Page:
The Last Man by Mary Shelley
This novel was panned by the critics when it was first published in 1826, and I can see why.
The majority of the book consists of the narrator extolling the characters' virtues ad nauseam (the main characters being thinly veiled, idealised portraits of Percy Shelley and Lord Byron) and when he's not praising their qualities to the skies, he's bewailing the wretchedness of their lives for what seems like page after page.
What little plot there is moves at a glacial pace due to the aforementioned verbiage, and considering the novel is set in the late 21st century the author seems to have given very little thought to what changes the future may bring. We are still very much in 'Pride and Prejudice' country - twenty first century society is still stratified by class, with the gentry in charge and the lower orders knowing their place, travel is still by horse and carriage, sailing ships are still used and wars are fought using muskets, sword and cannon. The only nod to futurism is the use of balloons with wings to travel between cities.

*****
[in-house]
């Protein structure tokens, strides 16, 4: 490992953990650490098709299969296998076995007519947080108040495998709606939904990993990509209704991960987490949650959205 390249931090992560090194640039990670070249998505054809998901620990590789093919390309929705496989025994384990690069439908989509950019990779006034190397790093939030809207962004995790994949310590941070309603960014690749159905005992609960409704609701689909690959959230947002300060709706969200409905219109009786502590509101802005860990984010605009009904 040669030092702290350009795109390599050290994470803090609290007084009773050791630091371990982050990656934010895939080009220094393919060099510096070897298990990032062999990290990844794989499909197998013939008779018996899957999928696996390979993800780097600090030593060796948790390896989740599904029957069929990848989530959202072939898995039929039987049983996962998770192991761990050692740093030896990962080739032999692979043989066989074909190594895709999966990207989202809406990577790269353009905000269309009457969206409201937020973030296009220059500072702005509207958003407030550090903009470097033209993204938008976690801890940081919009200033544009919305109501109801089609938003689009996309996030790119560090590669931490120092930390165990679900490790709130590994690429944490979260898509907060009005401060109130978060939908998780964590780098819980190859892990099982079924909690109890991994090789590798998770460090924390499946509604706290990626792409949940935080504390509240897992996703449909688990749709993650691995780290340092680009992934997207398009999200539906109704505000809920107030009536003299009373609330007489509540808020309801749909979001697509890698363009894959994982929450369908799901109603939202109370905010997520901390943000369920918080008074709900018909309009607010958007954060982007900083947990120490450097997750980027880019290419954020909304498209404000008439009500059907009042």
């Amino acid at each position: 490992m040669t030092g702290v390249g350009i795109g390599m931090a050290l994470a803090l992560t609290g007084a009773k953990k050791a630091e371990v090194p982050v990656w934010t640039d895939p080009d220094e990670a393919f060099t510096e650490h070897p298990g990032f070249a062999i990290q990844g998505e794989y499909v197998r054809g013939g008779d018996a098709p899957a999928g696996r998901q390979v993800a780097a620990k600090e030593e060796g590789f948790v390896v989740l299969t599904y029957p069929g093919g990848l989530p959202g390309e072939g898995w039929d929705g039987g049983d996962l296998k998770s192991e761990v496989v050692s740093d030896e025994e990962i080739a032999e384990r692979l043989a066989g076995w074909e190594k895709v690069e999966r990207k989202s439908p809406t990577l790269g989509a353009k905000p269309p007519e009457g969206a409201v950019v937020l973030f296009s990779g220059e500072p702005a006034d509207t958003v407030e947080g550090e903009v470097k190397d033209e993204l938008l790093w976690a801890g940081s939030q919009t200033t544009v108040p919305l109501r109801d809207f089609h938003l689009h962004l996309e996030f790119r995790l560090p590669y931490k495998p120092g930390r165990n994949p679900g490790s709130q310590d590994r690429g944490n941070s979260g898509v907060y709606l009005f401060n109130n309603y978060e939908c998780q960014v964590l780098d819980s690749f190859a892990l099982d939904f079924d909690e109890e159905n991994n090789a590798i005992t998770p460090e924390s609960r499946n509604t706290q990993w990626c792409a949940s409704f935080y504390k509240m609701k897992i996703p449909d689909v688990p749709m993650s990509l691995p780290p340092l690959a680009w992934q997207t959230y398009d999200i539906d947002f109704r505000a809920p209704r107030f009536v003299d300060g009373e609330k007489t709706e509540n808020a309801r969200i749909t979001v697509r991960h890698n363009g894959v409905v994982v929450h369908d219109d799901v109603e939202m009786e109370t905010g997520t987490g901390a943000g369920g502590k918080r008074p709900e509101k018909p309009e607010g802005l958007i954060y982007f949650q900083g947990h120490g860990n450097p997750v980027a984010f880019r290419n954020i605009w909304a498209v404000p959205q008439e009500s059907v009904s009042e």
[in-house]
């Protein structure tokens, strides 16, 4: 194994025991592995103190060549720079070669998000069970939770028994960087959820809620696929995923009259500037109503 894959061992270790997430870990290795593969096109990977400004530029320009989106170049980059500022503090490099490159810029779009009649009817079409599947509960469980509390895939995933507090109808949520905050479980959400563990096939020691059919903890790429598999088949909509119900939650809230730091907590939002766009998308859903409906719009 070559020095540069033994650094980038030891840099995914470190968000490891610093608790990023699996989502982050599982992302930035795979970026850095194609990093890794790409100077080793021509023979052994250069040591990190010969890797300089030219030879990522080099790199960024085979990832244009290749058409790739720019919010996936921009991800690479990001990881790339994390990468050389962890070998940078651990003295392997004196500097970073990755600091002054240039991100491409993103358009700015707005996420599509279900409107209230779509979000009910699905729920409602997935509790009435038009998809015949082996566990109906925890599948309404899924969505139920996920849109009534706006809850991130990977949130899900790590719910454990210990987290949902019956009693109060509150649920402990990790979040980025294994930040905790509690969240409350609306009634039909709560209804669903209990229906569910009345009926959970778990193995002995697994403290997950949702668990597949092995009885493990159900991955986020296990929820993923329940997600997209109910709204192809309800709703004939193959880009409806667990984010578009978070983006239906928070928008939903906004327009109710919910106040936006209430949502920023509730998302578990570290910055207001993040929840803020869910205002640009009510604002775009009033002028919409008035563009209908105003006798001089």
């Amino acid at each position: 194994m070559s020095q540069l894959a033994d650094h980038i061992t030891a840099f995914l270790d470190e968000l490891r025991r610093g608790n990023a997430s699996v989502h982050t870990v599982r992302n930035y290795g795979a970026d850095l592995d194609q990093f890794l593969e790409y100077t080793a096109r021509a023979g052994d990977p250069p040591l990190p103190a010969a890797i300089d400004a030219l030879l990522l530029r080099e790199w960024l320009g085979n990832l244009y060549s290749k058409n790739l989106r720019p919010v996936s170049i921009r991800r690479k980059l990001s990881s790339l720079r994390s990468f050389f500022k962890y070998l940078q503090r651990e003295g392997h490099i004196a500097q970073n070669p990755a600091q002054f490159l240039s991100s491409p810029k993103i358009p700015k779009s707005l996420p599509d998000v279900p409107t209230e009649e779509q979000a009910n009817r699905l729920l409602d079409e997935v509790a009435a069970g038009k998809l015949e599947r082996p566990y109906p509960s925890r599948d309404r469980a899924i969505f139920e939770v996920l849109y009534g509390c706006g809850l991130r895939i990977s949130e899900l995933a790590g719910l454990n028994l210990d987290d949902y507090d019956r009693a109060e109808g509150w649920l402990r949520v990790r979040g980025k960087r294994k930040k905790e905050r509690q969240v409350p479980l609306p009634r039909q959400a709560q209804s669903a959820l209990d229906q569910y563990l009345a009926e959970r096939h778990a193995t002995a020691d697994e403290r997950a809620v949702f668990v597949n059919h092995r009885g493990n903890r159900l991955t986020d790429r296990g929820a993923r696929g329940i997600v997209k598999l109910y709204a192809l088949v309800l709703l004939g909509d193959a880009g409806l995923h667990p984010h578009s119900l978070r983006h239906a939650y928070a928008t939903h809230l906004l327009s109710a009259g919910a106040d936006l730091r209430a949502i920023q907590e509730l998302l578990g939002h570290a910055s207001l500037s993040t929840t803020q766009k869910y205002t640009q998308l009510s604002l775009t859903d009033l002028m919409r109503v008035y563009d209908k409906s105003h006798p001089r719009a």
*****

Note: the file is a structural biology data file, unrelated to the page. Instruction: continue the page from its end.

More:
If you want to read a good Mary Shelley novel, stick to Frankenstein. I'm with the critics on this one.